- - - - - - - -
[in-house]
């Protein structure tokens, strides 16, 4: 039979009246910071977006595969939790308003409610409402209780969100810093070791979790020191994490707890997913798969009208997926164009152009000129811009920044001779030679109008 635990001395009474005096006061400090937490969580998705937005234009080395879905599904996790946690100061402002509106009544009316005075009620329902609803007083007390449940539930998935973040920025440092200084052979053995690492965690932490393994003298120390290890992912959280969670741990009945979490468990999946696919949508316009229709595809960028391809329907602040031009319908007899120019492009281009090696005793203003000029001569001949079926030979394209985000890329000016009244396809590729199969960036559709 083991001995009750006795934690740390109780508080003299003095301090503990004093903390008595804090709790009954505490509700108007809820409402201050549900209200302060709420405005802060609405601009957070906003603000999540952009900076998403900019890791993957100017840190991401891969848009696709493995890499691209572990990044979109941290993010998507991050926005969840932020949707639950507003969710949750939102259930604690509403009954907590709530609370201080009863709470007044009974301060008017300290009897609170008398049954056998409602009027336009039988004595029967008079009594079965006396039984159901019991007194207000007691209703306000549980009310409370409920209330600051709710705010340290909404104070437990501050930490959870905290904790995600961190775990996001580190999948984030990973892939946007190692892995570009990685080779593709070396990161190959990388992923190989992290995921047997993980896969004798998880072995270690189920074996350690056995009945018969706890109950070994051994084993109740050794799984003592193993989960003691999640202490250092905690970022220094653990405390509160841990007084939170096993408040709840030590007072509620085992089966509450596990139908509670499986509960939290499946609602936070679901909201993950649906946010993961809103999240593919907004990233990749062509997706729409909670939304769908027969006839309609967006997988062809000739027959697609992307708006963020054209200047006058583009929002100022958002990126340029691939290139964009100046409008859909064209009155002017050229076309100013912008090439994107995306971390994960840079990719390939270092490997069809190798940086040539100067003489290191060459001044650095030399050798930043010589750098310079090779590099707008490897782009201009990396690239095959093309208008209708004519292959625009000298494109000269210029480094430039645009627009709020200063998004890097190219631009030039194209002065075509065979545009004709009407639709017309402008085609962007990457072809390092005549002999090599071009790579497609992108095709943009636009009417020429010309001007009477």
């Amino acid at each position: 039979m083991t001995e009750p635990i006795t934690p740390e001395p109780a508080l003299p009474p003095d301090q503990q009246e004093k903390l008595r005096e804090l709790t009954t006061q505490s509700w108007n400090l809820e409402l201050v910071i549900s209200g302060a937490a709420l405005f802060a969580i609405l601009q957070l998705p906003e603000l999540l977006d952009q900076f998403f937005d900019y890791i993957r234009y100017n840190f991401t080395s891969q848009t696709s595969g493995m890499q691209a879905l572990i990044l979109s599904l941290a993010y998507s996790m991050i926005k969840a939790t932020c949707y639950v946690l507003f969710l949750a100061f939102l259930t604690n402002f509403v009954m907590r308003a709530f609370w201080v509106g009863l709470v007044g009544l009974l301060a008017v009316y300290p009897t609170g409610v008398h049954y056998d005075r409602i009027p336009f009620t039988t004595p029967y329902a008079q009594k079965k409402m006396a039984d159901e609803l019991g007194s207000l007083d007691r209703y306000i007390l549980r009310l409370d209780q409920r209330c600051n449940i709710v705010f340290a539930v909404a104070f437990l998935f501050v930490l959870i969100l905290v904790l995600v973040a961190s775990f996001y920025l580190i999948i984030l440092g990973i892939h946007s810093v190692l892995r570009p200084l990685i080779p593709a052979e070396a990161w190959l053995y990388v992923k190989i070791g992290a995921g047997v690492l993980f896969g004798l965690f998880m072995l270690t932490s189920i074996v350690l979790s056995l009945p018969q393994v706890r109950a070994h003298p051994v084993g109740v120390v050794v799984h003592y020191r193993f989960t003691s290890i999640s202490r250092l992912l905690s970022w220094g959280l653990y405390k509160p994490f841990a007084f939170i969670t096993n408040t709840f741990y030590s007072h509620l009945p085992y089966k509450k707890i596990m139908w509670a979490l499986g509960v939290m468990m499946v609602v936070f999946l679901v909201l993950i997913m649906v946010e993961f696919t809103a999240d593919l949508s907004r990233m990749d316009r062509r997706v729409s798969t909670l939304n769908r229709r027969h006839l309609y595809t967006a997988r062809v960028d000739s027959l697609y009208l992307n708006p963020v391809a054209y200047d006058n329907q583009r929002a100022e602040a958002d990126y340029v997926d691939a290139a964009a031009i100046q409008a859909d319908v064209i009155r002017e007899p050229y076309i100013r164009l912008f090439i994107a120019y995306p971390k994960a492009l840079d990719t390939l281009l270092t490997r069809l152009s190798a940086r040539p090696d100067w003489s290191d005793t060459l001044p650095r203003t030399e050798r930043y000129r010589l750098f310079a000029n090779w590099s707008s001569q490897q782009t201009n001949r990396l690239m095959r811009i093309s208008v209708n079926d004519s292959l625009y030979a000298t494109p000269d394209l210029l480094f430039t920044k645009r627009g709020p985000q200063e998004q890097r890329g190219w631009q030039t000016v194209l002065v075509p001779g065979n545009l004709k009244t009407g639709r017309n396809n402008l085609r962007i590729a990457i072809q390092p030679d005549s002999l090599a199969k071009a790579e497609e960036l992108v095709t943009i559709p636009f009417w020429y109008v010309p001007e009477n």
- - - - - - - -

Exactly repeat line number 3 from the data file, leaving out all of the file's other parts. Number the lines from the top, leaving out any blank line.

């Amino acid at each position: 039979m083991t001995e009750p635990i006795t934690p740390e001395p109780a508080l003299p009474p003095d301090q503990q009246e004093k903390l008595r005096e804090l709790t009954t006061q505490s509700w108007n400090l809820e409402l201050v910071i549900s209200g302060a937490a709420l405005f802060a969580i609405l601009q957070l998705p906003e603000l999540l977006d952009q900076f998403f937005d900019y890791i993957r234009y100017n840190f991401t080395s891969q848009t696709s595969g493995m890499q691209a879905l572990i990044l979109s599904l941290a993010y998507s996790m991050i926005k969840a939790t932020c949707y639950v946690l507003f969710l949750a100061f939102l259930t604690n402002f509403v009954m907590r308003a709530f609370w201080v509106g009863l709470v007044g009544l009974l301060a008017v009316y300290p009897t609170g409610v008398h049954y056998d005075r409602i009027p336009f009620t039988t004595p029967y329902a008079q009594k079965k409402m006396a039984d159901e609803l019991g007194s207000l007083d007691r209703y306000i007390l549980r009310l409370d209780q409920r209330c600051n449940i709710v705010f340290a539930v909404a104070f437990l998935f501050v930490l959870i969100l905290v904790l995600v973040a961190s775990f996001y920025l580190i999948i984030l440092g990973i892939h946007s810093v190692l892995r570009p200084l990685i080779p593709a052979e070396a990161w190959l053995y990388v992923k190989i070791g992290a995921g047997v690492l993980f896969g004798l965690f998880m072995l270690t932490s189920i074996v350690l979790s056995l009945p018969q393994v706890r109950a070994h003298p051994v084993g109740v120390v050794v799984h003592y020191r193993f989960t003691s290890i999640s202490r250092l992912l905690s970022w220094g959280l653990y405390k509160p994490f841990a007084f939170i969670t096993n408040t709840f741990y030590s007072h509620l009945p085992y089966k509450k707890i596990m139908w509670a979490l499986g509960v939290m468990m499946v609602v936070f999946l679901v909201l993950i997913m649906v946010e993961f696919t809103a999240d593919l949508s907004r990233m990749d316009r062509r997706v729409s798969t909670l939304n769908r229709r027969h006839l309609y595809t967006a997988r062809v960028d000739s027959l697609y009208l992307n708006p963020v391809a054209y200047d006058n329907q583009r929002a100022e602040a958002d990126y340029v997926d691939a290139a964009a031009i100046q409008a859909d319908v064209i009155r002017e007899p050229y076309i100013r164009l912008f090439i994107a120019y995306p971390k994960a492009l840079d990719t390939l281009l270092t490997r069809l152009s190798a940086r040539p090696d100067w003489s290191d005793t060459l001044p650095r203003t030399e050798r930043y000129r010589l750098f310079a000029n090779w590099s707008s001569q490897q782009t201009n001949r990396l690239m095959r811009i093309s208008v209708n079926d004519s292959l625009y030979a000298t494109p000269d394209l210029l480094f430039t920044k645009r627009g709020p985000q200063e998004q890097r890329g190219w631009q030039t000016v194209l002065v075509p001779g065979n545009l004709k009244t009407g639709r017309n396809n402008l085609r962007i590729a990457i072809q390092p030679d005549s002999l090599a199969k071009a790579e497609e960036l992108v095709t943009i559709p636009f009417w020429y109008v010309p001007e009477n």